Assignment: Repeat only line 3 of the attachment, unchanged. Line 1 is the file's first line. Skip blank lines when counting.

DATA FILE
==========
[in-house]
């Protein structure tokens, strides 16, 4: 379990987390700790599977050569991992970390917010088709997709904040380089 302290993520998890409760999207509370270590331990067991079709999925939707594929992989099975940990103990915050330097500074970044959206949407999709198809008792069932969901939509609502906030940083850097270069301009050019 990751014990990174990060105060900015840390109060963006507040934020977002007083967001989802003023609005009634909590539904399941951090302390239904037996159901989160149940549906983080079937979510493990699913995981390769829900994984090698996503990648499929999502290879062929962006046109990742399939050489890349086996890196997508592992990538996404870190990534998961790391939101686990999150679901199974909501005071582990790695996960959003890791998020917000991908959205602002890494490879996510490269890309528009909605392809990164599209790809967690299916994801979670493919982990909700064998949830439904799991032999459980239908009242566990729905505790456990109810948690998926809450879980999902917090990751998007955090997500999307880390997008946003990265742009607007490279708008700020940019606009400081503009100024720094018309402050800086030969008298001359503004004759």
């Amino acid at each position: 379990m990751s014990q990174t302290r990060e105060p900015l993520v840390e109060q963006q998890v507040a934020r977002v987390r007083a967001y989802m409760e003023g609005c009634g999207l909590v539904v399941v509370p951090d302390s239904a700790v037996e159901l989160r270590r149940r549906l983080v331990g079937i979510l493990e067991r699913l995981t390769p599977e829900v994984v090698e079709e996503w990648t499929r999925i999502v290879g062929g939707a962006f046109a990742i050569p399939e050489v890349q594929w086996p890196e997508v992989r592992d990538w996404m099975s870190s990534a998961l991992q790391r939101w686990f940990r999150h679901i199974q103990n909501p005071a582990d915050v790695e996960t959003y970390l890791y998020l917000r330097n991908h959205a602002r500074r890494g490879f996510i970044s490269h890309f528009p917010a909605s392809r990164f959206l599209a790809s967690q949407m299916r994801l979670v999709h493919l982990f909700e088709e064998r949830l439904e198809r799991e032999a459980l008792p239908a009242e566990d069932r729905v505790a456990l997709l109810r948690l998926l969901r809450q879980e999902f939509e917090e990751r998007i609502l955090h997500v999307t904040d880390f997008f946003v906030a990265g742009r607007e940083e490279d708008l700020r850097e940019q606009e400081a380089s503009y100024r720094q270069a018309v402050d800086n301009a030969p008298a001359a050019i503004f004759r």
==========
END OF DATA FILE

């Amino acid at each position: 379990m990751s014990q990174t302290r990060e105060p900015l993520v840390e109060q963006q998890v507040a934020r977002v987390r007083a967001y989802m409760e003023g609005c009634g999207l909590v539904v399941v509370p951090d302390s239904a700790v037996e159901l989160r270590r149940r549906l983080v331990g079937i979510l493990e067991r699913l995981t390769p599977e829900v994984v090698e079709e996503w990648t499929r999925i999502v290879g062929g939707a962006f046109a990742i050569p399939e050489v890349q594929w086996p890196e997508v992989r592992d990538w996404m099975s870190s990534a998961l991992q790391r939101w686990f940990r999150h679901i199974q103990n909501p005071a582990d915050v790695e996960t959003y970390l890791y998020l917000r330097n991908h959205a602002r500074r890494g490879f996510i970044s490269h890309f528009p917010a909605s392809r990164f959206l599209a790809s967690q949407m299916r994801l979670v999709h493919l982990f909700e088709e064998r949830l439904e198809r799991e032999a459980l008792p239908a009242e566990d069932r729905v505790a456990l997709l109810r948690l998926l969901r809450q879980e999902f939509e917090e990751r998007i609502l955090h997500v999307t904040d880390f997008f946003v906030a990265g742009r607007e940083e490279d708008l700020r850097e940019q606009e400081a380089s503009y100024r720094q270069a018309v402050d800086n301009a030969p008298a001359a050019i503004f004759r």